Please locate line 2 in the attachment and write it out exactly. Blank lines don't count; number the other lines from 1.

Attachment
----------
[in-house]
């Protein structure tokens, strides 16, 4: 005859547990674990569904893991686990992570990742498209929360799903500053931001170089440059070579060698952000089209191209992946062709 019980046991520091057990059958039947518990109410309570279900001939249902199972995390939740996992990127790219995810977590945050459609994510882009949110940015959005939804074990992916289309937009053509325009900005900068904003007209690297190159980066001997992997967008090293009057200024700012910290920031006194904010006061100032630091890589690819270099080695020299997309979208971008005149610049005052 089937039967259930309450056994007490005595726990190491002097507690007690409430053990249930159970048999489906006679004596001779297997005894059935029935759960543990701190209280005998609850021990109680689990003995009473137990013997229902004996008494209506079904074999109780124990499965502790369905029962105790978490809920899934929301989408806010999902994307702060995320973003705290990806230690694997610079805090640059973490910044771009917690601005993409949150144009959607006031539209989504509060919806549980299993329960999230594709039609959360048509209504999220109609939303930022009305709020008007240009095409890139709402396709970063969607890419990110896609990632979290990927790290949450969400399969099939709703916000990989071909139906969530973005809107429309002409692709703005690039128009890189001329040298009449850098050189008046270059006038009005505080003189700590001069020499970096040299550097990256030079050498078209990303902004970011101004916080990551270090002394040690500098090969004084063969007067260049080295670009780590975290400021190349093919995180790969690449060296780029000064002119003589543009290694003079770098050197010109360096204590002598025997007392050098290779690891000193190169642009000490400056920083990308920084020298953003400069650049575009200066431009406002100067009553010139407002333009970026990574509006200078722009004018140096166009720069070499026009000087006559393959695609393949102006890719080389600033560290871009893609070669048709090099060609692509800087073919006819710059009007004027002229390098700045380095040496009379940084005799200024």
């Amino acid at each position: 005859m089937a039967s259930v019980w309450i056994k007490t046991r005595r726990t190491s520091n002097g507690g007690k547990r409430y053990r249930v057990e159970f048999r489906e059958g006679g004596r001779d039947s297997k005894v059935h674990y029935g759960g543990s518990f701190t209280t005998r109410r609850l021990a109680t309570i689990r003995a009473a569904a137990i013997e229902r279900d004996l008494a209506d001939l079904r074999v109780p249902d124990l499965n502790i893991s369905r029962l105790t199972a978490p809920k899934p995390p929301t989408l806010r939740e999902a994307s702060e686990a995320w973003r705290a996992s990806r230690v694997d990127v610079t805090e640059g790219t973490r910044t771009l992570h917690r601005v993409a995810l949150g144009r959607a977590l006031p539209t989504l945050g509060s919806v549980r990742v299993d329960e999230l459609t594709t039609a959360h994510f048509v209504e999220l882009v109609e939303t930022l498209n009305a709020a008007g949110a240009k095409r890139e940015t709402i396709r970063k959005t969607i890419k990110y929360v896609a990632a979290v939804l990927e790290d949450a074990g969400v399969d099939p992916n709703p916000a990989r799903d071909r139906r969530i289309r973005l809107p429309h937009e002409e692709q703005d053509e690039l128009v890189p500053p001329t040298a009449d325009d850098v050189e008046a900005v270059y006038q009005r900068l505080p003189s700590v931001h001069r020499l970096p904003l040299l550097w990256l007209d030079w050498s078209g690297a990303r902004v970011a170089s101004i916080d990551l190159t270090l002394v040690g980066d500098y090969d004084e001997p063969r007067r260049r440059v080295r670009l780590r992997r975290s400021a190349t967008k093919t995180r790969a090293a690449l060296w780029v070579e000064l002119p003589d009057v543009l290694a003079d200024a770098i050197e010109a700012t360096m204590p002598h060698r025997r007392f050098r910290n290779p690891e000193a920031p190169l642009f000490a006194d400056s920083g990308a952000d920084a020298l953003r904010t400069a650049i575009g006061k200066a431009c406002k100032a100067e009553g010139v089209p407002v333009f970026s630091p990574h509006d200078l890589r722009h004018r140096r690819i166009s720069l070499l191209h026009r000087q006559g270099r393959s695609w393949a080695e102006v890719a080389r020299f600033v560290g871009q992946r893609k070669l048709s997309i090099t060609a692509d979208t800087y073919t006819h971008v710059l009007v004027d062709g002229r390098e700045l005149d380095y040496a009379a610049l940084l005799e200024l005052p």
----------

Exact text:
């Protein structure tokens, strides 16, 4: 005859547990674990569904893991686990992570990742498209929360799903500053931001170089440059070579060698952000089209191209992946062709 019980046991520091057990059958039947518990109410309570279900001939249902199972995390939740996992990127790219995810977590945050459609994510882009949110940015959005939804074990992916289309937009053509325009900005900068904003007209690297190159980066001997992997967008090293009057200024700012910290920031006194904010006061100032630091890589690819270099080695020299997309979208971008005149610049005052 089937039967259930309450056994007490005595726990190491002097507690007690409430053990249930159970048999489906006679004596001779297997005894059935029935759960543990701190209280005998609850021990109680689990003995009473137990013997229902004996008494209506079904074999109780124990499965502790369905029962105790978490809920899934929301989408806010999902994307702060995320973003705290990806230690694997610079805090640059973490910044771009917690601005993409949150144009959607006031539209989504509060919806549980299993329960999230594709039609959360048509209504999220109609939303930022009305709020008007240009095409890139709402396709970063969607890419990110896609990632979290990927790290949450969400399969099939709703916000990989071909139906969530973005809107429309002409692709703005690039128009890189001329040298009449850098050189008046270059006038009005505080003189700590001069020499970096040299550097990256030079050498078209990303902004970011101004916080990551270090002394040690500098090969004084063969007067260049080295670009780590975290400021190349093919995180790969690449060296780029000064002119003589543009290694003079770098050197010109360096204590002598025997007392050098290779690891000193190169642009000490400056920083990308920084020298953003400069650049575009200066431009406002100067009553010139407002333009970026990574509006200078722009004018140096166009720069070499026009000087006559393959695609393949102006890719080389600033560290871009893609070669048709090099060609692509800087073919006819710059009007004027002229390098700045380095040496009379940084005799200024």